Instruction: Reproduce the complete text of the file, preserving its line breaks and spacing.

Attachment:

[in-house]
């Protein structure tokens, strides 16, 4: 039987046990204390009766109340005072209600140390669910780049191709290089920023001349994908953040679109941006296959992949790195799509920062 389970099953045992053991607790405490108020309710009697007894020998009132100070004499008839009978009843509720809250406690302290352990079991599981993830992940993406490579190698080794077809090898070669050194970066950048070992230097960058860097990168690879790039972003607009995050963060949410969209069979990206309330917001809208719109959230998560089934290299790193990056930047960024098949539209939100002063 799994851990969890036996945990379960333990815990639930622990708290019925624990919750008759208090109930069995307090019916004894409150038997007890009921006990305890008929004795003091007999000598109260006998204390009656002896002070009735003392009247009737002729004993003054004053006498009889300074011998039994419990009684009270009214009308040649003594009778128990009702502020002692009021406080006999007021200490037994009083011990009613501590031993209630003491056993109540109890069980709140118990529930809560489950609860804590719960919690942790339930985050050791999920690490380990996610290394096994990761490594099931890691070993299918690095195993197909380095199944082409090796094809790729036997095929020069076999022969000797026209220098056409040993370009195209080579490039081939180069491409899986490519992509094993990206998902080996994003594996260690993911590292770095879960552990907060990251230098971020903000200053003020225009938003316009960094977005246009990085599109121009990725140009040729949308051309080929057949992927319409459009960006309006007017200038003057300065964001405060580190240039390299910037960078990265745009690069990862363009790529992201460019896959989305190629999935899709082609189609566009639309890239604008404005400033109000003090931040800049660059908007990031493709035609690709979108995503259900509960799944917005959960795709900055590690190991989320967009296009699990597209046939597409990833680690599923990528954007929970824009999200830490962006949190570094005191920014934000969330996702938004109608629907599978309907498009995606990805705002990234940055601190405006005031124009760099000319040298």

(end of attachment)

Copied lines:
[in-house]
């Protein structure tokens, strides 16, 4: 039987046990204390009766109340005072209600140390669910780049191709290089920023001349994908953040679109941006296959992949790195799509920062 389970099953045992053991607790405490108020309710009697007894020998009132100070004499008839009978009843509720809250406690302290352990079991599981993830992940993406490579190698080794077809090898070669050194970066950048070992230097960058860097990168690879790039972003607009995050963060949410969209069979990206309330917001809208719109959230998560089934290299790193990056930047960024098949539209939100002063 799994851990969890036996945990379960333990815990639930622990708290019925624990919750008759208090109930069995307090019916004894409150038997007890009921006990305890008929004795003091007999000598109260006998204390009656002896002070009735003392009247009737002729004993003054004053006498009889300074011998039994419990009684009270009214009308040649003594009778128990009702502020002692009021406080006999007021200490037994009083011990009613501590031993209630003491056993109540109890069980709140118990529930809560489950609860804590719960919690942790339930985050050791999920690490380990996610290394096994990761490594099931890691070993299918690095195993197909380095199944082409090796094809790729036997095929020069076999022969000797026209220098056409040993370009195209080579490039081939180069491409899986490519992509094993990206998902080996994003594996260690993911590292770095879960552990907060990251230098971020903000200053003020225009938003316009960094977005246009990085599109121009990725140009040729949308051309080929057949992927319409459009960006309006007017200038003057300065964001405060580190240039390299910037960078990265745009690069990862363009790529992201460019896959989305190629999935899709082609189609566009639309890239604008404005400033109000003090931040800049660059908007990031493709035609690709979108995503259900509960799944917005959960795709900055590690190991989320967009296009699990597209046939597409990833680690599923990528954007929970824009999200830490962006949190570094005191920014934000969330996702938004109608629907599978309907498009995606990805705002990234940055601190405006005031124009760099000319040298």